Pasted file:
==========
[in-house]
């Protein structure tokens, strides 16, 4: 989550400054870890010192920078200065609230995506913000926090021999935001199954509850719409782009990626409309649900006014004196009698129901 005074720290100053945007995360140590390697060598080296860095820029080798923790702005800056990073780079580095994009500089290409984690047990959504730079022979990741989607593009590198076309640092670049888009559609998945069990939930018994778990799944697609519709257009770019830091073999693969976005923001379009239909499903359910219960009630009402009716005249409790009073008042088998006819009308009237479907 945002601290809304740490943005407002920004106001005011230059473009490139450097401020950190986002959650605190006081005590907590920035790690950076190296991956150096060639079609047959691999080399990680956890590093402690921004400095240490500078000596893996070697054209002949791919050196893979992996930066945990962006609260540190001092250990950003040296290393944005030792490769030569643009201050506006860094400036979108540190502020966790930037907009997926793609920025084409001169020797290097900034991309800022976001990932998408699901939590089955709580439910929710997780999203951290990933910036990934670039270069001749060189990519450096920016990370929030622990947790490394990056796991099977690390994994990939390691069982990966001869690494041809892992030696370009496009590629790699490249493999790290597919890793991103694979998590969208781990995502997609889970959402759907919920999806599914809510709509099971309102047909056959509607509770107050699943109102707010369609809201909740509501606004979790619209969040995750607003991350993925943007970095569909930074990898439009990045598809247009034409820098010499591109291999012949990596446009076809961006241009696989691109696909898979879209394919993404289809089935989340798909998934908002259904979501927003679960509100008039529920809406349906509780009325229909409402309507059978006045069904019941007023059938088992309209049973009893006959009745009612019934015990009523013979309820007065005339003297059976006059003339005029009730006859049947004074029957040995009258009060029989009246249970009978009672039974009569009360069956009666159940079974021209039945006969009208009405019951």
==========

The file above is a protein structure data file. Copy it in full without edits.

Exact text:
[in-house]
């Protein structure tokens, strides 16, 4: 989550400054870890010192920078200065609230995506913000926090021999935001199954509850719409782009990626409309649900006014004196009698129901 005074720290100053945007995360140590390697060598080296860095820029080798923790702005800056990073780079580095994009500089290409984690047990959504730079022979990741989607593009590198076309640092670049888009559609998945069990939930018994778990799944697609519709257009770019830091073999693969976005923001379009239909499903359910219960009630009402009716005249409790009073008042088998006819009308009237479907 945002601290809304740490943005407002920004106001005011230059473009490139450097401020950190986002959650605190006081005590907590920035790690950076190296991956150096060639079609047959691999080399990680956890590093402690921004400095240490500078000596893996070697054209002949791919050196893979992996930066945990962006609260540190001092250990950003040296290393944005030792490769030569643009201050506006860094400036979108540190502020966790930037907009997926793609920025084409001169020797290097900034991309800022976001990932998408699901939590089955709580439910929710997780999203951290990933910036990934670039270069001749060189990519450096920016990370929030622990947790490394990056796991099977690390994994990939390691069982990966001869690494041809892992030696370009496009590629790699490249493999790290597919890793991103694979998590969208781990995502997609889970959402759907919920999806599914809510709509099971309102047909056959509607509770107050699943109102707010369609809201909740509501606004979790619209969040995750607003991350993925943007970095569909930074990898439009990045598809247009034409820098010499591109291999012949990596446009076809961006241009696989691109696909898979879209394919993404289809089935989340798909998934908002259904979501927003679960509100008039529920809406349906509780009325229909409402309507059978006045069904019941007023059938088992309209049973009893006959009745009612019934015990009523013979309820007065005339003297059976006059003339005029009730006859049947004074029957040995009258009060029989009246249970009978009672039974009569009360069956009666159940079974021209039945006969009208009405019951």